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Topic: Esophageal Disorders

  1. Brochure, Fact Sheet: Gastrointestinal Motility Disorders of the Esophagus and Stomach

    510

    By: William E. Whitehead, PhD

    This article reviews disorders caused by abnormal motility in the gastrointestinal tract (including GERD, dysphagia, functional chest pain, gastroparesis, and dyspepsia) and their characteristic symptoms, such as food sticking, pain, heartburn, nausea, and vomiting.

    Also available offline as a glossy color brochure (3.5" x 8.5"). Contact IFFGD for details.

    Non-Member Price: FREE View PDF
  2. Fact Sheet: Antidepressants and Functional Gastrointestinal Disorders

    161

    By: Kevin W. Olden, MD

    Antidepressants are commonly prescribed for the treatment of functional gastrointestinal disorders; they are unique drugs, which have a number of properties that make them particularly useful. In order to fully understand their usefulness in functional gastrointestinal disorders, three areas should be understood: how they work, the brain-gut relationship, and the role of antidepressants in treatment. 

    Non-Member Price: FREE View PDF
  3. Fact Sheet: Why Symptom Criteria for Functional Gut Disorders?

    182

    By: W. Grant Thompson, MD, FRCPC

    The "functional" gut disorders are syndromes (groups of symptoms) believed to arise from the gastrointestinal tract, but which lack a known cause. The purpose is to update the criteria upon which the diagnoses of functional gut disorders rest.

    Non-Member Price: FREE View PDF
  4. Fact Sheet: Irritable Bowel Syndrome (IBS), Heartburn, Dyspepsia: What’s the Difference?

    226

    By: W. Grant Thompson, MD, FRCPC

    The anatomical diseases Crohn’s, peptic ulcer, and esophagitis have functional counterparts with some similar symptoms; irritable bowel syndrome (IBS), dyspepsia, and functional heartburn, but these cannot be identified by x-ray or gastroscopy. Thus, for the diagnosis of these functional disorders doctors must rely entirely upon the patient’s description of his or her symptoms.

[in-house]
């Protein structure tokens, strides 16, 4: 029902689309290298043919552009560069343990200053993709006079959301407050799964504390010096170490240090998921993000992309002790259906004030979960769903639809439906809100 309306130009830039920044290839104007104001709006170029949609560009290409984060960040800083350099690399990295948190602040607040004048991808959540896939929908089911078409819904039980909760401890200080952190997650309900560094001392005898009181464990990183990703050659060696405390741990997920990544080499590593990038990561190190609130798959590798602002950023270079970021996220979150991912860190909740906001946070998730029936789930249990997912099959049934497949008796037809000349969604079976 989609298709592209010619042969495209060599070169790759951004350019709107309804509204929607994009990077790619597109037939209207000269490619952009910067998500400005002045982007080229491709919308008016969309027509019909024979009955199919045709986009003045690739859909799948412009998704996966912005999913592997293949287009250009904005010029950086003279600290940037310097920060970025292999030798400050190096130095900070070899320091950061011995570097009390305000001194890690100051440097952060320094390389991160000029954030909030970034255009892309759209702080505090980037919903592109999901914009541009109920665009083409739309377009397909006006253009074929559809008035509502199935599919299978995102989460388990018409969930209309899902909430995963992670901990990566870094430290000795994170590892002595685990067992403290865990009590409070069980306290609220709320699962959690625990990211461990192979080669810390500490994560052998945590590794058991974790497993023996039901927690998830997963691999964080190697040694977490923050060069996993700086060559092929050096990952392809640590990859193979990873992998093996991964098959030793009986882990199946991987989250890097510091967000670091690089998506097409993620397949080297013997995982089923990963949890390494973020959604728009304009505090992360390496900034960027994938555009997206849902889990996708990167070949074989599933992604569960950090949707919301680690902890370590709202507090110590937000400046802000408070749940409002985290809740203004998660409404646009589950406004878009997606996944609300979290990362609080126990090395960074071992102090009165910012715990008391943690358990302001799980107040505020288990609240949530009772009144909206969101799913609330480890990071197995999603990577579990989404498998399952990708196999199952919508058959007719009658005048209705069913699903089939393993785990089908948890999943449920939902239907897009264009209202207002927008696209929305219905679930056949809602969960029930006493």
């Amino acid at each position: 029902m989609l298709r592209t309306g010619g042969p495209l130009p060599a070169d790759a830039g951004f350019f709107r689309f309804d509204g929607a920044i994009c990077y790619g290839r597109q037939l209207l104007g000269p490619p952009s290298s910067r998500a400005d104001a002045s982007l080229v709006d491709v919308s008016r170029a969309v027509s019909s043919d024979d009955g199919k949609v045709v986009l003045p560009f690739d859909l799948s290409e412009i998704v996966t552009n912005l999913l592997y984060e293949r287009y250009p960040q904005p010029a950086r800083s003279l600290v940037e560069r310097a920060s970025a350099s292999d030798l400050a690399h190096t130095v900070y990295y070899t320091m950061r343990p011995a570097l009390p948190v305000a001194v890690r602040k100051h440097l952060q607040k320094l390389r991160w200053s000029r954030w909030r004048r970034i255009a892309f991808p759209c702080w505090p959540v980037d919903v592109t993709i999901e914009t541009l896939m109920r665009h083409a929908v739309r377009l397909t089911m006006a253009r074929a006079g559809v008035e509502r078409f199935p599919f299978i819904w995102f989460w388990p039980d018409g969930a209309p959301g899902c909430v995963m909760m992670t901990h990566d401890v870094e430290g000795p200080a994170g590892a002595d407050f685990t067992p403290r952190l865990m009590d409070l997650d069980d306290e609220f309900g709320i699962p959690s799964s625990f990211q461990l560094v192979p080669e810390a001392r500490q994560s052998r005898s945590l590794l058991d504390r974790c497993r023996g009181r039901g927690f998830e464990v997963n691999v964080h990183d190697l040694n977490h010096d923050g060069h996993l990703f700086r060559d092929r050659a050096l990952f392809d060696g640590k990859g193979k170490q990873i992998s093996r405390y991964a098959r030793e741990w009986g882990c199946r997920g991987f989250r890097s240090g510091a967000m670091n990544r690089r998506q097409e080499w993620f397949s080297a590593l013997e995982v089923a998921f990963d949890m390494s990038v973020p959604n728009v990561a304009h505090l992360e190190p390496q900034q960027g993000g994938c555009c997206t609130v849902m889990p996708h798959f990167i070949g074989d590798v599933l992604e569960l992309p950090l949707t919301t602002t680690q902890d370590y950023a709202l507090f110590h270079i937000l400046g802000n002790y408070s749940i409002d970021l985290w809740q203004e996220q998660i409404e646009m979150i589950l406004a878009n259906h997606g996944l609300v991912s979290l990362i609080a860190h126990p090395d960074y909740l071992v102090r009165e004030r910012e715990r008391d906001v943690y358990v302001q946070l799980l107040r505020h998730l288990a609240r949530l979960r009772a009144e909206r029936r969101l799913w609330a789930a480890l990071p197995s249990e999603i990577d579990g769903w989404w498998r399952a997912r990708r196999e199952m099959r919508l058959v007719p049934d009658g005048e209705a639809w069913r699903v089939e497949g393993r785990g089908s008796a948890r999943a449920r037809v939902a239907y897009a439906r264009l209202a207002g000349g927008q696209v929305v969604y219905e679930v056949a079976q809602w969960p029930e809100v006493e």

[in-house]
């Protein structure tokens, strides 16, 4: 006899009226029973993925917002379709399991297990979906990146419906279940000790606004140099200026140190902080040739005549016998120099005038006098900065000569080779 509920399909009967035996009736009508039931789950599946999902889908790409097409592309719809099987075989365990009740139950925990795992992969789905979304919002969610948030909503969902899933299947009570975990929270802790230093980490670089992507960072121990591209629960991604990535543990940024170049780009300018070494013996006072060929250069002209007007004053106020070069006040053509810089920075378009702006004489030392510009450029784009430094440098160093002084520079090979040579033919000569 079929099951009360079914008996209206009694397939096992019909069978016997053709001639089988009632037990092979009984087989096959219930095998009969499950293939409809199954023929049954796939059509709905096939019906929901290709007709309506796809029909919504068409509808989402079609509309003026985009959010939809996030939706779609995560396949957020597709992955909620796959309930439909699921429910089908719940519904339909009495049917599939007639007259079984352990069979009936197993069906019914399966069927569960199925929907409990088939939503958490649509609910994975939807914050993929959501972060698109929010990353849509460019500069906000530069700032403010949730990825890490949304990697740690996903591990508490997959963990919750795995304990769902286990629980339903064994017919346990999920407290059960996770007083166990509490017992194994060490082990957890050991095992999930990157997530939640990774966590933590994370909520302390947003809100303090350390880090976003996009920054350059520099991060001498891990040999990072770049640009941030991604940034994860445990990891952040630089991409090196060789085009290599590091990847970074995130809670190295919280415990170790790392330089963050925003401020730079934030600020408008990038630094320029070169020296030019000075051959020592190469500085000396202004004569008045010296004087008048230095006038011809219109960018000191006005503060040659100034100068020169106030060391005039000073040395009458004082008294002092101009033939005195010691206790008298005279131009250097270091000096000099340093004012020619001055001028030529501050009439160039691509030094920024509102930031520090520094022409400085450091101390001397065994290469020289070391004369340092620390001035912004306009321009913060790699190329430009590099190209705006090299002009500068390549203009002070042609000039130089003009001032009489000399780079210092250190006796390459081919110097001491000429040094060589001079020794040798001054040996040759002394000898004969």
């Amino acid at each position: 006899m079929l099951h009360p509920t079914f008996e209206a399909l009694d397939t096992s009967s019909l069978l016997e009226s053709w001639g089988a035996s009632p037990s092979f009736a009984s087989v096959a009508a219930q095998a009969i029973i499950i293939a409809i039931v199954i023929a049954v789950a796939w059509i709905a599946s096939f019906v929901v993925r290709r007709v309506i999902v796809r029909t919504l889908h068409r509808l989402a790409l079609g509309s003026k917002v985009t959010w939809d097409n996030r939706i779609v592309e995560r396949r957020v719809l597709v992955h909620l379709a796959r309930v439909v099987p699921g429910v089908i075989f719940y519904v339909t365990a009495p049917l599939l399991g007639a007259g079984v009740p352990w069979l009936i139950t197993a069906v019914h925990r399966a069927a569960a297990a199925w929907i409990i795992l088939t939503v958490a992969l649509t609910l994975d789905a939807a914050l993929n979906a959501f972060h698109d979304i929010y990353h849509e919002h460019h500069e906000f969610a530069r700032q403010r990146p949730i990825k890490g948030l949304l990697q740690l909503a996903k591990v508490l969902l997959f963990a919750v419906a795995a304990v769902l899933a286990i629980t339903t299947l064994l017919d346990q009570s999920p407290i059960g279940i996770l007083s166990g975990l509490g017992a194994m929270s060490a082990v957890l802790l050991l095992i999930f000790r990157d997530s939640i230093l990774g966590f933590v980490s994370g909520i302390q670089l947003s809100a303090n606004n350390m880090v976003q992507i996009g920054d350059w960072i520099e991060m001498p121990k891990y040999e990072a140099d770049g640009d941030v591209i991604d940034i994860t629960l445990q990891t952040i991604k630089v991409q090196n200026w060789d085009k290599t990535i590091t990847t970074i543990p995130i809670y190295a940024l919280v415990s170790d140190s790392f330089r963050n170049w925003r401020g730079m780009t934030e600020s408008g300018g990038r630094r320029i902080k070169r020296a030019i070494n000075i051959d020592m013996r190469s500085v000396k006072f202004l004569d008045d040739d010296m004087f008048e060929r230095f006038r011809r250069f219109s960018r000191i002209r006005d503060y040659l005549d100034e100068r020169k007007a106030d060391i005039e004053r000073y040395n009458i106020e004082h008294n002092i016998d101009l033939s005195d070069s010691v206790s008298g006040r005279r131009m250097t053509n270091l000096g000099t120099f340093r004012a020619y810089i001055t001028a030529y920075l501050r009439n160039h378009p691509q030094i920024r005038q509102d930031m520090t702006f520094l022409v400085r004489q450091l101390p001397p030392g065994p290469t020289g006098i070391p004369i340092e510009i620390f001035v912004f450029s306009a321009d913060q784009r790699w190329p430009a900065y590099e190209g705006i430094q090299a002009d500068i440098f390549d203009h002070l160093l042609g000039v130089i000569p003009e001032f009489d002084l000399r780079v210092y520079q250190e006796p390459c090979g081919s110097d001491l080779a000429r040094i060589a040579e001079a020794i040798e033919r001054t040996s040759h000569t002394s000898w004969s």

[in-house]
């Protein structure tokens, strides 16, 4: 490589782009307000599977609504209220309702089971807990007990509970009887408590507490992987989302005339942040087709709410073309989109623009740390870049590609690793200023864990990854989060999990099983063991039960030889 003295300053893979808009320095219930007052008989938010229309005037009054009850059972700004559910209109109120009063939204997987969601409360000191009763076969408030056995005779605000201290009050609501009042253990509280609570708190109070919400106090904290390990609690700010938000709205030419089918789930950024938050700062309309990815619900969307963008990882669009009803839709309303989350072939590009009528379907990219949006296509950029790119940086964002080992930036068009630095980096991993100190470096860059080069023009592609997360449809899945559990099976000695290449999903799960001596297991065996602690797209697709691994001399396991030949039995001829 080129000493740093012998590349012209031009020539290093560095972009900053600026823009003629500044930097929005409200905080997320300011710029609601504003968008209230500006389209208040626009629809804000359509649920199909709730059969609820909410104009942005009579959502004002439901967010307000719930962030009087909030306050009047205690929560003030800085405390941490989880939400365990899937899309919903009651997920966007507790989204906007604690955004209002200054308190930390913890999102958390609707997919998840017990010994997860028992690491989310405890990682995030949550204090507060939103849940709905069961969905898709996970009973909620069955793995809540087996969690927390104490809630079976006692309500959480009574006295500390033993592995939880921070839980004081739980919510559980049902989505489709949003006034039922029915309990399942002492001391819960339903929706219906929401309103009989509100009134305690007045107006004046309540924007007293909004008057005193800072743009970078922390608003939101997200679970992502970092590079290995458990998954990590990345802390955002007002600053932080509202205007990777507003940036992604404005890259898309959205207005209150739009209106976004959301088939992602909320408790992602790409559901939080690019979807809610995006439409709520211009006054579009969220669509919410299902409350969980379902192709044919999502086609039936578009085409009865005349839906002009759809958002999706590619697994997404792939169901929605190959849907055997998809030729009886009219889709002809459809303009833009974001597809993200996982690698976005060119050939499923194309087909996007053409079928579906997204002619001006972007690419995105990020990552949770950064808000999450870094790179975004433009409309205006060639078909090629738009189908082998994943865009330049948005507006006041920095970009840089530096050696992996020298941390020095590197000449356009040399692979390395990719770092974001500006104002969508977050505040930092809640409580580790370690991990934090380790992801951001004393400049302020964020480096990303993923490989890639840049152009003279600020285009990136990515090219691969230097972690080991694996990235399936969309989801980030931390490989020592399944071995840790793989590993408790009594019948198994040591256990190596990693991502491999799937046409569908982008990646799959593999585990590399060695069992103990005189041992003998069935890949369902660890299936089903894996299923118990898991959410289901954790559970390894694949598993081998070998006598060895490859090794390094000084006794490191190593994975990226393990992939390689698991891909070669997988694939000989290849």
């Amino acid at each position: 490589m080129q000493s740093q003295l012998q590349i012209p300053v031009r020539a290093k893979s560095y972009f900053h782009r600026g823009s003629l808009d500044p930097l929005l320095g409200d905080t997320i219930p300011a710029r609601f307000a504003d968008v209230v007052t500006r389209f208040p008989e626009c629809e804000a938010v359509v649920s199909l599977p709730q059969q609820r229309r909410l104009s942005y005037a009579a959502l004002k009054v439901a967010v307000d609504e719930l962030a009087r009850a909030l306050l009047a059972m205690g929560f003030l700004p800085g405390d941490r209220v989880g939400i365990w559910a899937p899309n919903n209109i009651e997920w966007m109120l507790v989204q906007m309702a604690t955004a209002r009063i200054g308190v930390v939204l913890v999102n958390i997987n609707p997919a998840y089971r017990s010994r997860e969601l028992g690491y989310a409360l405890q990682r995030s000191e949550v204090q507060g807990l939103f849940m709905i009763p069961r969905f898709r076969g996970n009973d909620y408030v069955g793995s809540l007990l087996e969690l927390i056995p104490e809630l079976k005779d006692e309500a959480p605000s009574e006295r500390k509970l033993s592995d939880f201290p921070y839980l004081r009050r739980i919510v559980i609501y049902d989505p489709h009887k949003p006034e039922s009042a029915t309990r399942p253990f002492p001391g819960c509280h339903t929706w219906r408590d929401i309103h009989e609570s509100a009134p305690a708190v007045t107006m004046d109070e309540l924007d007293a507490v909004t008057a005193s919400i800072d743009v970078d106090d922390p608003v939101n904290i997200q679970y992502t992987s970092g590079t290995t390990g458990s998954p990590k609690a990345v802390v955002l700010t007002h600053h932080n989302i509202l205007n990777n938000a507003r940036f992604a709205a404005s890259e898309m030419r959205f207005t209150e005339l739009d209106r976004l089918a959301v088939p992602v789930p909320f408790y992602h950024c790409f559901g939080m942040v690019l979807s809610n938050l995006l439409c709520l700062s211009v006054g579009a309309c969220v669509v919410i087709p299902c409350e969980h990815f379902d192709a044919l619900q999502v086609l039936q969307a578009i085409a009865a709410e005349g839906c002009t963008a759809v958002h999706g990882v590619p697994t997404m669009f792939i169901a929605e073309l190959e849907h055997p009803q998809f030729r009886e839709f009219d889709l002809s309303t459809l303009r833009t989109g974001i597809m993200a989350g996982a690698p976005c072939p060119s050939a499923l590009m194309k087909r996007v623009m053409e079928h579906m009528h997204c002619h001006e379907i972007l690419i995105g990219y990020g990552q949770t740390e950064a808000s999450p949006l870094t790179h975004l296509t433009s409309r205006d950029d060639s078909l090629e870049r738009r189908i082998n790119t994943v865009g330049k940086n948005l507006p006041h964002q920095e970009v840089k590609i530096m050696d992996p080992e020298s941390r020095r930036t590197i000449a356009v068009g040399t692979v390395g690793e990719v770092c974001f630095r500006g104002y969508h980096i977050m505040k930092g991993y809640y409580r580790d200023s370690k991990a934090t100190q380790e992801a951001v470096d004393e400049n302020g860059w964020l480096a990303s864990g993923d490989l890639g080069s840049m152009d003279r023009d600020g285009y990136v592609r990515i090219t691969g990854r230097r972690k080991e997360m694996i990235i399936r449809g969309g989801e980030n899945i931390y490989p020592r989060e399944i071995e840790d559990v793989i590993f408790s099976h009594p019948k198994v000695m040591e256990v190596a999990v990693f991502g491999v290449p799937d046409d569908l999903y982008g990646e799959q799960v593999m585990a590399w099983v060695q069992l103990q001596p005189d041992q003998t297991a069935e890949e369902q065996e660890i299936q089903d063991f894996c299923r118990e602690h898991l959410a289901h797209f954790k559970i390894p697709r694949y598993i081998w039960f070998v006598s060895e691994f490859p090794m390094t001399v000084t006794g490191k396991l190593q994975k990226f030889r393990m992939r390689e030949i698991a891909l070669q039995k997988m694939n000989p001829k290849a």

Non-Member Price: FREE View PDF
  5. Fact Sheet: Upper GI Endoscopy: What to Expect

    503

    By: W. Grant Thompson, MD, FRCPC

    Describes what to expect when undergoing an upper GI endoscopic exam that may look at the esophagus, stomach, and duodenum. Reviewed and updated 2009.

     

    Non-Member Price: FREE View PDF
  6. Fact Sheet: Functional Dysphagia

    507

    By: Joel Richter, MD

    Functional dysphagia is the sensation of solid and/or liquid foods sticking, lodging, or passing abnormally through the esophagus. It is diagnosed based on symptoms present for at least three months and not associated with anatomic abnormalities, gastroesophageal reflux disease (GERD), or well recognized motility disorders such as achalasia [difficulty swallowing due to an absence of peristaltic contractions in the esophagus].

    Non-Member Price: FREE View PDF
  7. Fact Sheet: Globus: "It Brings a Lump to Your Throat"

    508

    By: W. Grant Thompson, MD, FRCPC

    Who has not experienced a lump or ball in the throat with an intense emotional experience? Typically, the sensation of globus is felt in the throat at the level of the Adam's apple. Reviewed and updated 2009.

    Non-Member Price: FREE View PDF
  8. Fact Sheet: Esophageal Motility Disorders

    518

    By: Barry W. Jaffin, MD

    Difficulty swallowing liquids or solids, heartburn, regurgitation, and atypical (or non-cardiac) chest pain may be symptoms of an esophageal motility disorder. These disorders are characterized by specific criteria based upon the pressures generated within the esophagus when swallowing occurs.

    Non-Member Price: FREE View PDF
  9. Fact Sheet: Barrett's Esophagus

    527

    By: W. Grant Thompson, MD, FRCPC; Ronnie Fass, MD

    Norman Barrett was a pathologist. In 1950, he described an abnormality in the lining of the lower esophagus that bears his name (i.e., Barrett's esophagus). We now believe that it is due to severe, longstanding, gastroesophageal reflux disease (GERD). Significantly, most people with GERD have no such abnormality. Nevertheless, the presence of Barrett's esophagus is an important observation since those who have it are at greater than normal risk of developing cancer of the esophagus. A review of diagnosis, management, and treatment. Revised and updated 2012.

    Non-Member Price: FREE View PDF
  10. Fact Sheet: Achalasia – When Swallowing Becomes a Problem

    533

    By: Joel Richter, MD

    Achalasia is a motility disorder in which the esophagus empties slowly. Symptoms include the sensation of solids, and usually liquids, hanging up and passing slowly into the stomach. This most often occurs during and after a meal. A review of symptoms, tests, and treatment options.

    Non-Member Price: FREE View PDF
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